Joel Fox a Budding Lawyer? Latest Pro Se Filing in Fox Vs. Cox Case Sounds Professional

Joel Fox is a now a former captain of the Maricopa County Sheriff's Office, having been fired last month by the same sheriff who apparently benefited from Fox's campaign hijinks.

But Fox's experiences of the last three years in trying to dig himself out from the mess his bosses created may have inadvertently gotten him started on a new career -- as a lawyer.

He represented himself on charges of violating election rules, though was unsuccessful in convincing anyone of his legal theories. Fox was forced, upon threat of a $315,000 fine, to reveal the donors behind a secret political action committee that funded a pro-Sheriff Arpaio ad. Observers suspected he'd had the help of one or more lawyers in preparing the legal filings in that case, though Fox claimed he did everything on his own.

He's supposedly working as his own lawyer again, this time in federal lawsuits against Cox Communications and former state Attorney General Terry Goddard. He filed the complaints the day after New Times published excerpts of e-mails reviewed by state criminal investigators.

The e-mails not only contained evidence that investigators believe help show that a crime occurred, but also revealed how much Fox loved his supervisor, former deputy chief Larry Black, who had helped orchestrate the campaign scam.

Arpaio fired Black and Chief Deputy Dave Hendershott in May, partly -- and ironically, considering that Arpaio was probably knowledgeable of their deeds -- due to their roles in the scheme. (Arpaio later let his two aides resign in shame.)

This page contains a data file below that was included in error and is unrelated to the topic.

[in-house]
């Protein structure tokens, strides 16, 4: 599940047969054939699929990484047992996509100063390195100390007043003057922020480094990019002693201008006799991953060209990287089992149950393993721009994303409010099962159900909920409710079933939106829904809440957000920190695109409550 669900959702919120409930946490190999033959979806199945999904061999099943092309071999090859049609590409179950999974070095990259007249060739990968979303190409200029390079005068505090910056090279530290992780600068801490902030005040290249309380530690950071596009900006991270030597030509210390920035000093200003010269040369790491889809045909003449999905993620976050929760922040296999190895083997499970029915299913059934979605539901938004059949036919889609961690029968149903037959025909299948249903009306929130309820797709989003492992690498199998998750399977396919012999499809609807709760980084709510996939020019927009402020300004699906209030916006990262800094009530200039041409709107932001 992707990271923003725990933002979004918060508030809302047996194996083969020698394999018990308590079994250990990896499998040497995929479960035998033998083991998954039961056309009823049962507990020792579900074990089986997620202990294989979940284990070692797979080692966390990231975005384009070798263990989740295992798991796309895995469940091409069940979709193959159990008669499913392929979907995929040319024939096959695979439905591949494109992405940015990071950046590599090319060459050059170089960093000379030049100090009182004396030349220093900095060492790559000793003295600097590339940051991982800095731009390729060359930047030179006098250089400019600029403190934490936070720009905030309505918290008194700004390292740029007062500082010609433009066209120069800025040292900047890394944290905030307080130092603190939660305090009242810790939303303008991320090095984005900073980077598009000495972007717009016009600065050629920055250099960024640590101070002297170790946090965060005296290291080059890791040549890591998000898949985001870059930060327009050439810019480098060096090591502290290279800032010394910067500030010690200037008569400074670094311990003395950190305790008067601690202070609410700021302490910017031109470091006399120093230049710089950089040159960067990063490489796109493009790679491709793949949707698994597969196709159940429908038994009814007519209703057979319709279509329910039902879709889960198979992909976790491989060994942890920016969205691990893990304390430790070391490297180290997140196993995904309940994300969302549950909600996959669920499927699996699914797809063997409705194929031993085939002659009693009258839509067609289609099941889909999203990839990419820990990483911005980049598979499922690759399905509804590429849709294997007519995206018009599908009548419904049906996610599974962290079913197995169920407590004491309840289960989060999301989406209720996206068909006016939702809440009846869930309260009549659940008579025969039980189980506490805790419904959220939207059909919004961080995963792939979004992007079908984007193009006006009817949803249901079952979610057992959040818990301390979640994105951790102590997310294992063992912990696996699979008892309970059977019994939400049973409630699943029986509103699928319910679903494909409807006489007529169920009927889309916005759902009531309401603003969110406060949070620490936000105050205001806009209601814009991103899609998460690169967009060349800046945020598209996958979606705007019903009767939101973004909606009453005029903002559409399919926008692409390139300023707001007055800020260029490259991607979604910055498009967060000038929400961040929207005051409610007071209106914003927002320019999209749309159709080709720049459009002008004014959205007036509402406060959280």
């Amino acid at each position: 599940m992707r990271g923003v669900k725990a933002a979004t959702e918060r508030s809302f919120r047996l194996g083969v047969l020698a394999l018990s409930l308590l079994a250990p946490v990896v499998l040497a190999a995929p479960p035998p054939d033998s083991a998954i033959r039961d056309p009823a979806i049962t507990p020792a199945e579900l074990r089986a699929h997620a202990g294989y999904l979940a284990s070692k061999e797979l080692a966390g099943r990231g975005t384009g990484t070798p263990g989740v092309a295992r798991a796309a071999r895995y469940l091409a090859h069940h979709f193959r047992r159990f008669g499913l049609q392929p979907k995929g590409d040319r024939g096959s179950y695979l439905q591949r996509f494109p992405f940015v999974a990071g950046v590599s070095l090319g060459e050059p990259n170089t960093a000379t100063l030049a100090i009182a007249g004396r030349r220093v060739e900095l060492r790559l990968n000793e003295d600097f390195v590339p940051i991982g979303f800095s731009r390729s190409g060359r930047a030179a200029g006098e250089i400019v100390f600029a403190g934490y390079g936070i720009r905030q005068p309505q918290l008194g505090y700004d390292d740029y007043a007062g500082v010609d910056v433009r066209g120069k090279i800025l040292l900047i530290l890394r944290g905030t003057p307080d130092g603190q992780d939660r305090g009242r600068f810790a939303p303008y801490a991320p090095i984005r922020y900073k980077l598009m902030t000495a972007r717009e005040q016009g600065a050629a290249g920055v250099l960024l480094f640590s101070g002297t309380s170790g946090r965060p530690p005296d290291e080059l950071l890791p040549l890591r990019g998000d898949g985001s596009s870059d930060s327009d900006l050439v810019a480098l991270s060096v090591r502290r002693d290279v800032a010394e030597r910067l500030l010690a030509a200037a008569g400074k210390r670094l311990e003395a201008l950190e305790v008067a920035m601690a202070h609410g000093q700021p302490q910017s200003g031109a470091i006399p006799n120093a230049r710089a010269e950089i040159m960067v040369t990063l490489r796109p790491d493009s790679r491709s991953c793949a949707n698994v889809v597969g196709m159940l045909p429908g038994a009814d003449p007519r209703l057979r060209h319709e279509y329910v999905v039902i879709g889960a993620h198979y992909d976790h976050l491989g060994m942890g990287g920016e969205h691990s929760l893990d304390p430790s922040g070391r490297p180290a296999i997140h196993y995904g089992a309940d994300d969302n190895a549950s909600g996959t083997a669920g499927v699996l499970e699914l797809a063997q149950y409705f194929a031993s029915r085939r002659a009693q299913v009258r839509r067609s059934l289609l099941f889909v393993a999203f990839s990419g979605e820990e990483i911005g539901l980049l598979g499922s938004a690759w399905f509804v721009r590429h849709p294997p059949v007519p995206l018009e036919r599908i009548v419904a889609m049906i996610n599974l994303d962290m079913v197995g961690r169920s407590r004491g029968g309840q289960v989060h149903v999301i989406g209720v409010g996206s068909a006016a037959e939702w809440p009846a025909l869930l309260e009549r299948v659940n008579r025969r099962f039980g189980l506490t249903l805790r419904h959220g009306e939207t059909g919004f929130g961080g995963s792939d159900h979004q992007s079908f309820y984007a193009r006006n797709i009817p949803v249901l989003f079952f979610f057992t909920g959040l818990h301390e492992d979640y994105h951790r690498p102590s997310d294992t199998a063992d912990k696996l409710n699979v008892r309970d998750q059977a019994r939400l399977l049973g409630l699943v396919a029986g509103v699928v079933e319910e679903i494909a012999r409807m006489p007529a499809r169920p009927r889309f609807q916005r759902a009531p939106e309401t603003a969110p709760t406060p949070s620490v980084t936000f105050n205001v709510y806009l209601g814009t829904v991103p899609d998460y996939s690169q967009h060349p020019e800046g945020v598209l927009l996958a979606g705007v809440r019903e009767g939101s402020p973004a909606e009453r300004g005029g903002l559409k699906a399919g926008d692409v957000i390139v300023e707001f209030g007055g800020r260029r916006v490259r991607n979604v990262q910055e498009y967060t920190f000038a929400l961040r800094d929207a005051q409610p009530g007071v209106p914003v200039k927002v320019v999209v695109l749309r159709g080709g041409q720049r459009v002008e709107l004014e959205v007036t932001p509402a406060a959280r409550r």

Fox has already lost one of the new lawsuits: U.S. District Judge Neil Wake ruled that former state Attorney General Terry Goddard and his investigators properly served the search warrant that uncovered the e-mails.

Cox Communications wants Wake to dismiss Fox's lawsuit against the company for the same reasons. In his reply to Cox's motion to dismiss, Fox filed a legal paper that could have been written by F. Lee Bailey. Fox's writing voice, which we and many of our readers have come to know due to Fox's frequent comment-posting, is nowhere to be found.

The filing contains plenty of legal-case references and succinct writing. He throws out phrases like "collateral estoppel" like they were second nature. Either this guy has been spending his newly found free time (more than a year on paid administrative leave!) in a law library, or he's getting lots of help.

Ed Moriarity
, the Montana lawyer who represented former prosecutor Lisa Aubuchon for free in the recently concluded State Bar disciplinary hearings, is working as the lawyer for Fox, Black and Hendershott in a legal claim against Maricopa County. Maybe Moriarity's representing this disgraced trio in the claim, and maybe he's throwing a "pro bono" to Fox for the Cox suit, too.

Either way, considering his record of failure in various legal arenas, Fox may qualify for an honorary degree from the Law School of Hard Knocks.

Read Fox's latest filing below:

Fox Cox Fox Response

We'll give you an update on this case when the judge rules on Fox's motion.

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Ray Stern has worked as a newspaper reporter in Arizona for more than two decades. He's won numerous awards for his reporting, including the Arizona Press Club's Don Bolles Award for Investigative Journalism.